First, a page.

Enterprise Times caught up with Eric Billingsley, GM of SaaS at CloudBees, while he was in the UK for DevOps World, London. Billingsley talked about how CloudBees is working to support both cloud-native and traditional developers. To achieve that, it is developing separate products.
Interestingly, Billingsley said, “Rather than thinking of them as competing products, we think of them as two ends of a suite. We see both of those having a place in the industry for the next decade or more.”
That period of a decade is important. It tells CloudBees customers that this is not about forcing them down any one path, but rather, they can expect continued development of the products to help meet their needs.
But what about those who want to migrate? If these are separate products, how do you move customers? Billingsley said, “We think about it as a continuum. There are projects that are going to be easy to lift and shift, so you’re gonna be able to take them. If it’s a Java application, and you were running it over here, and you just want to move it over there, that’s very straightforward. We can do that with probably 10 lines in the DSL. That’s just a rewrite.”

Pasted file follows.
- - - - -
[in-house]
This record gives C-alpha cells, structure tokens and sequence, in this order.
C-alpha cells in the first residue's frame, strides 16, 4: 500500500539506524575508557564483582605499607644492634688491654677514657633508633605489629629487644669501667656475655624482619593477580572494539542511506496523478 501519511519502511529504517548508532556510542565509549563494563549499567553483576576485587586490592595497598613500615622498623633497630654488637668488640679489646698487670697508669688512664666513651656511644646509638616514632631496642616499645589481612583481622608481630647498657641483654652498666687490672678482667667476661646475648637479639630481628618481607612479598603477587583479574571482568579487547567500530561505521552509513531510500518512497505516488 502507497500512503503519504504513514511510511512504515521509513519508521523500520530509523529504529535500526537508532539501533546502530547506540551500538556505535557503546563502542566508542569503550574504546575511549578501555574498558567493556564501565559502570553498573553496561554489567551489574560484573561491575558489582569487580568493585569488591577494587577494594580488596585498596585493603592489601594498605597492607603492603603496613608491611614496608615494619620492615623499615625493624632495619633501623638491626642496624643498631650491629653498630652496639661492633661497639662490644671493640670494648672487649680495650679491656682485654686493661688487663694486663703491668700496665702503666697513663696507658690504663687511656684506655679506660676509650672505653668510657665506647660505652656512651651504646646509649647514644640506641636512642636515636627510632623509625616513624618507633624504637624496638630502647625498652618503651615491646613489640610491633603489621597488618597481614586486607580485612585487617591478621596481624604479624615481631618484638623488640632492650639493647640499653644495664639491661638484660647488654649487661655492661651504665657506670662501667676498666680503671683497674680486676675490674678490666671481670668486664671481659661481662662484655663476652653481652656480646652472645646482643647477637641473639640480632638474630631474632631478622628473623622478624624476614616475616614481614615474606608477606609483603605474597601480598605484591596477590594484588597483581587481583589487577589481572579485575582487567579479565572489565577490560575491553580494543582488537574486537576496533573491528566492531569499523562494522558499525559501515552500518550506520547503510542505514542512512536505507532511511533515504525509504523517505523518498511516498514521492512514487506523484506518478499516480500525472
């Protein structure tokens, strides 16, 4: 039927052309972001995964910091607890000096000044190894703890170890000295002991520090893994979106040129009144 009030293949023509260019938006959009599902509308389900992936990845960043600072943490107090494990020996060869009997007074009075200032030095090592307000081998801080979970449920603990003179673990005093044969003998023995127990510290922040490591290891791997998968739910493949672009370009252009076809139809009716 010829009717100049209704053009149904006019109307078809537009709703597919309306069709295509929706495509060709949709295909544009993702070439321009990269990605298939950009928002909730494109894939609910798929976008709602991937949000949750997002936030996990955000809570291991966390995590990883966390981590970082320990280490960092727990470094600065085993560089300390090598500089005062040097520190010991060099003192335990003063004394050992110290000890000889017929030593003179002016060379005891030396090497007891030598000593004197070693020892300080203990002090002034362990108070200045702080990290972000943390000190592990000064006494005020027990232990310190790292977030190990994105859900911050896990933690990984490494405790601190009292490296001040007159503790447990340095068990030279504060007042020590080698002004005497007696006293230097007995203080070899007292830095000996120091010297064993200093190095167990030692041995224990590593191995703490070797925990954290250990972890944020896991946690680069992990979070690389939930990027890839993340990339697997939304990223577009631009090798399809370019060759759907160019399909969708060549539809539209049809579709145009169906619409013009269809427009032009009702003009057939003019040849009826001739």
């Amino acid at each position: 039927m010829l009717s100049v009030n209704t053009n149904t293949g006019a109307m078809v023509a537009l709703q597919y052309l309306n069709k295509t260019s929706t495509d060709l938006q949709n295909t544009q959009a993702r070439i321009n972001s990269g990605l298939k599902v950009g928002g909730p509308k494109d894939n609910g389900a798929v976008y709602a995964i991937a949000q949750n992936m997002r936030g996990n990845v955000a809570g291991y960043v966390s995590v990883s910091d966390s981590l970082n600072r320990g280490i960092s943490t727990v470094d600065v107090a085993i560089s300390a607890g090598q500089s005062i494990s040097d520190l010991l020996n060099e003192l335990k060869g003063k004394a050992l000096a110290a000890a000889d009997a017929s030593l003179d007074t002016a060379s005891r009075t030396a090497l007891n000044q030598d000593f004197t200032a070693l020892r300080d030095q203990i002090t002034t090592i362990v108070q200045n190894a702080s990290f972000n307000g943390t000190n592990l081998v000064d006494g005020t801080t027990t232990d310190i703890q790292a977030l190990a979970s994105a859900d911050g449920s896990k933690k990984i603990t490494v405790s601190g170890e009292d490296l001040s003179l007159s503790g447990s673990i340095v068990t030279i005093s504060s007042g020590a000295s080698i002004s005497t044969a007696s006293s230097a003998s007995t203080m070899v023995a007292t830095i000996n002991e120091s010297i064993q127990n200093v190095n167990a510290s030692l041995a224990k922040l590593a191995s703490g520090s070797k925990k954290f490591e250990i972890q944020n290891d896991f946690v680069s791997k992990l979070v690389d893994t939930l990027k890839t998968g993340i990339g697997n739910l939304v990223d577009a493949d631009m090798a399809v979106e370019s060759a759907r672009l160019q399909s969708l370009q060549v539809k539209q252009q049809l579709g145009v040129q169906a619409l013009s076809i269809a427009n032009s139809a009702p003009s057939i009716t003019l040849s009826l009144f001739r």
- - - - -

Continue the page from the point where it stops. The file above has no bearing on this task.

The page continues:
More complex projects, however, will create challenges. There are some projects that Billingsley doesn’t see his team supporting, such as mainframe. However, he also goes on to say, “There’s nothing about our platform that prevents you from doing that. It’s just not the use case we’re building for.”
For customers worried about pricing, Billingsley also had a response for that. They will buy a single seat that will work on both platforms.
Away from the two platforms, Billingsley also talked about AI, compliance and auditing and confirmed that part of the roadmap for 2024 is to take CloudBees compliance product and import it completely into the SaaS solution. It is likely that many customers in regulated industries will be keen to see this.
To hear what else Billingsley had to say, listen to the podcast.
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